“A subsidiary reason given by the judge for striking out the defence was that the defendants had repeatedly republished on the internet defamatory material that was the subject of a defamation action in which they were not seeking to justify the truth of the allegations without publishing any qualification to draw to the reader’s attention the fact that the truth of the articles was hotly contested. The judge considered that the republication of back numbers of “The Times” on the internet was made in materially different circumstances from those obtaining at the time of the publication of the original hard copy versions … we agree. The failure to attach any qualification to the articles published over the period of a year on “The Times” website could not possibly be described as responsible journalism. We do not believe that it can convincingly be argued that the defendants had a Reynolds duty to publish those articles in that way without qualification. It follows that we consider that the judge was right to strike out the qualified privilege defence …”
34. The plaintiff argues that the present case is very similar and that the failure to notify the reader that the defendant does not justify the truth of the central allegation in the article, so undermines any potential s. 26 defence that it should be struck out as bound to fail even, it seems, in respect of the initial publication of the article. .
35. The defendant observes that the factors set out in s. 26 do not expressly incorporate post publication behaviour which suggests that the presence or absence of a Loutchansky notice several years after publication of the article cannot be determinative of the success of a s. 26 defence.
36. This, of course, does not mean that a Loutchansky notice is irrelevant to the prospects of a successful s. 26 defence. In Desmond, Collins J. observed that whilst s. 26 (2) of the 2009 Act structures how the court (which in a defamation trial in the High Court sitting with a jury, means the jury) should determine if it was fair and reasonable to publish, that section does not limit the matters which the court may take into account. To the contrary, s. 26 (2) very clearly provides that the court “shall…take into account such matters as it considers relevant”. It follows that a defendant cannot circumscribe what it is required by s. 26 to establish, i.e., that “in all of the circumstances of the case, it was fair and reasonable to publish the statement (emphasis added)”. The omission, therefore, from s. 26 of any express reference to post publication behaviour in general, or a Loutchansky notice in particular, is not fatal to the plaintiff’s application to strike out the defence.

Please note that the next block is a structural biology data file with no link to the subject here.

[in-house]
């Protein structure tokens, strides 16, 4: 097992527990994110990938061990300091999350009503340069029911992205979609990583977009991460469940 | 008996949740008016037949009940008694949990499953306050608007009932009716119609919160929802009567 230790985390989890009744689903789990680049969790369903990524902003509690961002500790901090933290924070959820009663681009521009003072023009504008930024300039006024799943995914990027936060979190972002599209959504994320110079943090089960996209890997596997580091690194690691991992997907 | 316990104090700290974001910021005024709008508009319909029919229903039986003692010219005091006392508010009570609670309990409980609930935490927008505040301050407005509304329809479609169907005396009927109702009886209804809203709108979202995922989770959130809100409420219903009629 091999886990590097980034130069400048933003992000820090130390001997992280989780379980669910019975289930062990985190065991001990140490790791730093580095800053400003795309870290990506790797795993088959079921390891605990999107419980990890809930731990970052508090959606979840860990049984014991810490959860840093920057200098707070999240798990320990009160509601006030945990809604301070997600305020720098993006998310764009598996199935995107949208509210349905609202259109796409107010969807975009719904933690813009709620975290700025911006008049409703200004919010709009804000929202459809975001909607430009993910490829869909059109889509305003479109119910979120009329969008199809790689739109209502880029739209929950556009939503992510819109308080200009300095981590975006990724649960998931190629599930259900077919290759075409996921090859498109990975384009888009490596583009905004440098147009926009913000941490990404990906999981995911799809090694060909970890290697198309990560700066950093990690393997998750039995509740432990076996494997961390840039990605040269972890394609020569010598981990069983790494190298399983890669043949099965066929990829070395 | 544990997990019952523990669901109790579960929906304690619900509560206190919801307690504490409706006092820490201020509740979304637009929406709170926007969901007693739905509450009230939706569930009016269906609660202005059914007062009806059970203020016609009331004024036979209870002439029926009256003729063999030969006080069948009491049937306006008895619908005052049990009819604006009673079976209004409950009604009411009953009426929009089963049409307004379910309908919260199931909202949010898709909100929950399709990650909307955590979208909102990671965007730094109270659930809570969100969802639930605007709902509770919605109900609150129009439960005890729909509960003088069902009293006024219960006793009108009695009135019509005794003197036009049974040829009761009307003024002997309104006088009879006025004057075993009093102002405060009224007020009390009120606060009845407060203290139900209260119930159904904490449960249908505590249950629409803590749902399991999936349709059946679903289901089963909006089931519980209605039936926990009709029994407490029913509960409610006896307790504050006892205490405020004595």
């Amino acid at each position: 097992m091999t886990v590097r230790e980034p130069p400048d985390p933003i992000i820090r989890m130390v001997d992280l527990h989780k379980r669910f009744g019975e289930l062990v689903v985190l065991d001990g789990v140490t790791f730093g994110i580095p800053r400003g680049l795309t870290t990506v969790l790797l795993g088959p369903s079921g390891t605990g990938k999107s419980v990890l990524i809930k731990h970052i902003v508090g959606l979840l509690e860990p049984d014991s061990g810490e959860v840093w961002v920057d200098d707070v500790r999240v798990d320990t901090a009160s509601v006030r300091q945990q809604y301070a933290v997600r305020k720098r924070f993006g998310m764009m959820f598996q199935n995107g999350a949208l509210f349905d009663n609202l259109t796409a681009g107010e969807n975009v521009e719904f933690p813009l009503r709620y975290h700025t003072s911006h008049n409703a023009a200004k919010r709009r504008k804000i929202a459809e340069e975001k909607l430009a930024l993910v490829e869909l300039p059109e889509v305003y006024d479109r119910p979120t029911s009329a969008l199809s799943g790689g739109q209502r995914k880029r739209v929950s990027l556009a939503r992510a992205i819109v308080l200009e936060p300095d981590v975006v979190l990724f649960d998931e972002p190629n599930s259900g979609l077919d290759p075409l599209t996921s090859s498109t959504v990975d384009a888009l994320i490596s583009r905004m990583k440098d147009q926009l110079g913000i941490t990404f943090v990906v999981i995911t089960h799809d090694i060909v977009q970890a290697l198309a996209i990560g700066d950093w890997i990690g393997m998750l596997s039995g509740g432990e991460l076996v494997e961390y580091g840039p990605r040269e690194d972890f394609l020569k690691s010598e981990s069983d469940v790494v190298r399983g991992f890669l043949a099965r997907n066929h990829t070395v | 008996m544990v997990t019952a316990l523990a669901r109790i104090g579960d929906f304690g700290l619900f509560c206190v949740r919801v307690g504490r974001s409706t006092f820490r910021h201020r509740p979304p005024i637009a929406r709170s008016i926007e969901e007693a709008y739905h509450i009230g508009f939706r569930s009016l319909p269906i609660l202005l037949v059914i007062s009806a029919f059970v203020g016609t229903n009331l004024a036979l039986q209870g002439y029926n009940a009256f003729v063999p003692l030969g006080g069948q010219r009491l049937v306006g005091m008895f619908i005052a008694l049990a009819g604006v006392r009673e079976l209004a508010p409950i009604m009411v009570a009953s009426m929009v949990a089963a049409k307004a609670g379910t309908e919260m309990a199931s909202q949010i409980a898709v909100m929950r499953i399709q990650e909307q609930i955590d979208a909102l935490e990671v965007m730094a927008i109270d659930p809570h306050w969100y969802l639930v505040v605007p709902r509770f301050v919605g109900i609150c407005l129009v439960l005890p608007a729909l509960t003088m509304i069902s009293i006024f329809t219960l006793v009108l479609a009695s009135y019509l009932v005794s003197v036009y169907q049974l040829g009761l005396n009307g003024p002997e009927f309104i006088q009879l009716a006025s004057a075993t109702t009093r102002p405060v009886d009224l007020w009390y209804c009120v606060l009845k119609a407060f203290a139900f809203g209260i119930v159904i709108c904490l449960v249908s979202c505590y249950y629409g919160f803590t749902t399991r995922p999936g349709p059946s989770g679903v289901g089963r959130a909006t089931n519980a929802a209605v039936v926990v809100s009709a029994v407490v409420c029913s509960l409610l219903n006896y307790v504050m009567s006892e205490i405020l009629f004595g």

37. By the same logic, however, neither can the plaintiff circumscribe the matters which the jury may consider. Even accepting that a Loutchansky notice may be relevant to the assessment of whether the publication was fair and reasonable, it cannot be consistent with scheme of s. 26 to hold that its absence in this case necessarily forecloses this defence. It would be very difficult, if not impossible, for this court to decide, before evidence is given, that it would be perverse of a jury to conclude that the article does not meet the s. 26 test.
38. In any event, notwithstanding the decision on the facts by the Court of Appeal in the Loutchansky case, the plaintiff’s argument that the absence of such a notice is necessarily fatal to the defence is inconsistent with the general approach in English law to the Reynolds defence. In Reynolds, Lord Nicholls gave his well-known non-exhaustive list of ten factors – essentially a charter of “responsible journalism” – which in appropriate circumstances should be taken into account in determining whether a publisher had fulfilled the appropriate standards of ethical journalistic behaviour to benefit from the defence. However, Lord Nicholls emphasised that these factors which, depending upon the circumstances, could be weighty, “should not be elevated into a rigid rule of law”. The ten factors listed are not tests or hurdles which the publication has to pass. Rather, as observed by Lord Bingham in Jameel (Yousef) v Dow Jones & Co. Inc.  QB 946, the standard of conduct required of a newspaper must be applied in a practical and flexible manner having regard to practical realities.